[The Nicks Fix]

San Jose Mercury News

May 8, 1998

"Enchanted: The Enchanted Works of Stevie Nicks"


These are heady days for Stevie Nicks, a rock original. Hipsters such as Courtney Love, Sarah McLachlan and Sheryl Crow are singing Nicks’ praises. Fashion designers Anna Sui and Isaac Mizrahi are giving her accolades. And Nicks is still on a high after taking part in Fleetwood Mac's acclaimed reunion last year. So revisiting Nicks’ best on a new three-CD, 46-track box set devoted to her solo career makes sense.

"Enchanted" makes a strong case for how well Nicks’ ‘80’s music has held up. Tuneful and well-crafted hits like "Stand Back" (her collaboration with an uncredited Prince) and "If Anyone Falls" still come across as engaging.

Long before the Lilith Fair, Madonna or Alanis Morrisette, Nicks (who turns 50 in May) asserted herself on "Stop Draggin’ My Heart Around" (with Tom Petty & the Heartbreakers), her movie songs "Blue Lamp" (her finest non-Mac moment) from "Heavy Metal" and "Violet and Blue" of "Against All Odds," the aggressive "Edge of Seventeen" (here, we get a previously unreleased live version), the hard-rocking "Gold and Braid" (a live performance from the 1981 "Bella Donna" tour, on which Nicks held her own surrounded by members from the E Street Band and the Heartbreakers) and "Reconsider Me" (featuring Don Henley on harmonies).

But "Enchanted" is most valuable for what it reveals. Like Tori Amos’ song-writing, Nicks’ cryptic lyrics have always puzzled nonbelievers yet fascinated those willing to dig deeper. A throwaway song when first buried on 1986’s "American Anthem" soundtrack, the now-resurrected "Battle of the Dragon" is compelling in the context of Nicks’ later admission of a cocaine addiction. "Well I got the message/Stay among the living," she urges. "I can and I will go on."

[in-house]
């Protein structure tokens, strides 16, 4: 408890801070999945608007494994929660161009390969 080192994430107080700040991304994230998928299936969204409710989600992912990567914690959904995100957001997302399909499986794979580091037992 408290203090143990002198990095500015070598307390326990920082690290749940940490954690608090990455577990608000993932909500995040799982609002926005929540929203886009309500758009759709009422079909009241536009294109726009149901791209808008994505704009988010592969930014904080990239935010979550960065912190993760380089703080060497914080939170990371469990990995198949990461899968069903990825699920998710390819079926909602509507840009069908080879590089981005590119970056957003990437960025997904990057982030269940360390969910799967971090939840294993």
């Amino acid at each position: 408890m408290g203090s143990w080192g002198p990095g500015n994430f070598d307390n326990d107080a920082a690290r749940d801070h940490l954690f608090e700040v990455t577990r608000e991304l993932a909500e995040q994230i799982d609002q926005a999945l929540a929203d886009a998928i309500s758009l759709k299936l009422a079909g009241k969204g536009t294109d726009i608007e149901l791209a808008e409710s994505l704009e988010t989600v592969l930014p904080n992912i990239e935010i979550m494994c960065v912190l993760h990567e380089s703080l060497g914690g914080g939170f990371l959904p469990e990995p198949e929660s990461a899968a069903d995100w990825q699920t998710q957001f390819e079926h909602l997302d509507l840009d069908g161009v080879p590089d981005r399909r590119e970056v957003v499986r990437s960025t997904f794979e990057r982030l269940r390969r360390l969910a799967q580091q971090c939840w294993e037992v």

Disc One’s emphasis on much-needed remastering of her first two solo albums ("Bella Donna" and "The Wild Heart") is essential, and Disc Three is the sets raison d’ętre for its many strong rarities, including the first CD appearance of a 1973 "Buckingham Nicks" track, "Long Distance Winner."

But "Enchanted" may disappoint fans who already own her six solo albums. Disc Two is taken up by cuts from her weakest effort, 1985’s "Rock a Little" (which didn’t rock at all).

Also: Missing are obscure early-‘80s duets "Smiling Islands" (with Robbie Patton) and "I Pretend" (with Sandy Stewart), as well as bootlegged material that die-hards have swapped via the Internet (like "Sorcerer," "Nomad" or her children’s tale, "Goldfish & Ladybug"). Maybe next box set.

-Howard Cohen,
Knight Ridder Newspapers

Thanks to TommyTA for sending this article to The Nicks Fix.

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